• Vinyl records sometimes just wear down with age. If a record has been well-loved for decades, you may see a natural decline in its sound quality over time. Older records tend to produce more noise and distortion, especially if they have not been carefully preserved throughout their lifespans. If you want to keep your records sounding great for as long as possible, it’s always best to practice routine maintenance and to protect your vinyl collection from dust, scratches, and other dangers.

  • Records can also be damaged through improper use. If you do not know how to use a turntable, you may inadvertently cause damage to a record while trying to play it. Improperly placing the turntable’s stylus, or needle, on top of the record can cause scratches in some cases, which can render a record permanently damaged. Deep scratches often come from habitual misuse or poor maintenance of a record, and these forms of vinyl damage can easily be avoided through learning how to use and care for records.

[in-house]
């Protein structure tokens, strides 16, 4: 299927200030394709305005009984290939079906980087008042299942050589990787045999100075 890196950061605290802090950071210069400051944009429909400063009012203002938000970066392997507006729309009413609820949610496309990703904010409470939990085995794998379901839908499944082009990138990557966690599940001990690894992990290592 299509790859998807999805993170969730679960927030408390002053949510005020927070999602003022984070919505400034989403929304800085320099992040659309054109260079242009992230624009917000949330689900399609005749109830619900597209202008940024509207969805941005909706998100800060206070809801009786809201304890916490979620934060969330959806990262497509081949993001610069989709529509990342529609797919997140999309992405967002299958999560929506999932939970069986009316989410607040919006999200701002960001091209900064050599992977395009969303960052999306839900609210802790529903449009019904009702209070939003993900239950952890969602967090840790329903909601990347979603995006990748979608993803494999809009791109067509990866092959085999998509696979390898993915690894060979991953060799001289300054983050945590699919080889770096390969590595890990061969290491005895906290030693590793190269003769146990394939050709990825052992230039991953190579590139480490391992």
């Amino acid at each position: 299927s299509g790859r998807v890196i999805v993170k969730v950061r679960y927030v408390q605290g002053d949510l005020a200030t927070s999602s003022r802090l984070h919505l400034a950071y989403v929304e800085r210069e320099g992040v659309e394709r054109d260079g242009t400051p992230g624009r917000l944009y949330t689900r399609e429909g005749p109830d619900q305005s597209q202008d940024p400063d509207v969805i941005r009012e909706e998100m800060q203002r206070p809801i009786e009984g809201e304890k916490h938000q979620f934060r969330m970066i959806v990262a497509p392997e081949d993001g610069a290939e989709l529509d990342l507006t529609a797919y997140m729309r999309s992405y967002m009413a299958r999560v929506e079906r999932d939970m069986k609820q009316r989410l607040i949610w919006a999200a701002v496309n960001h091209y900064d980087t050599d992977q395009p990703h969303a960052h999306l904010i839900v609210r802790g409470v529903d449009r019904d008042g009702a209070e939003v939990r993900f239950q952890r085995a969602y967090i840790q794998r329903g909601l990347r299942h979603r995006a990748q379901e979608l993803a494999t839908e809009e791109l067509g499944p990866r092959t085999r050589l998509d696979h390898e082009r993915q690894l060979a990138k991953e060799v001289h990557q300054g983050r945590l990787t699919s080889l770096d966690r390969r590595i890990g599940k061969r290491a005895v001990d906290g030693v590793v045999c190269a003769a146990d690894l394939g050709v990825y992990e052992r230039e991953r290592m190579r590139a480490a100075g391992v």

• A low-quality turntable can also damage a record. Cheaper record players are sometimes ill-equipped to preserve the sound quality and physical integrity of a record. Although it can be hard to hear changes in sound quality on a subpar record player, the lower-quality components on a cheap record player can gradually wear your records down in some cases. The counterweight, cartridge, and tonearm are three especially important parts of your record player to consider if great sound quality and preserving your records is a high priority for you. If these components are lacking in quality, you may not be able to get a good sound, and you may be putting your records at risk of getting damaged.
  • When Is A Record Damaged Beyond Repair?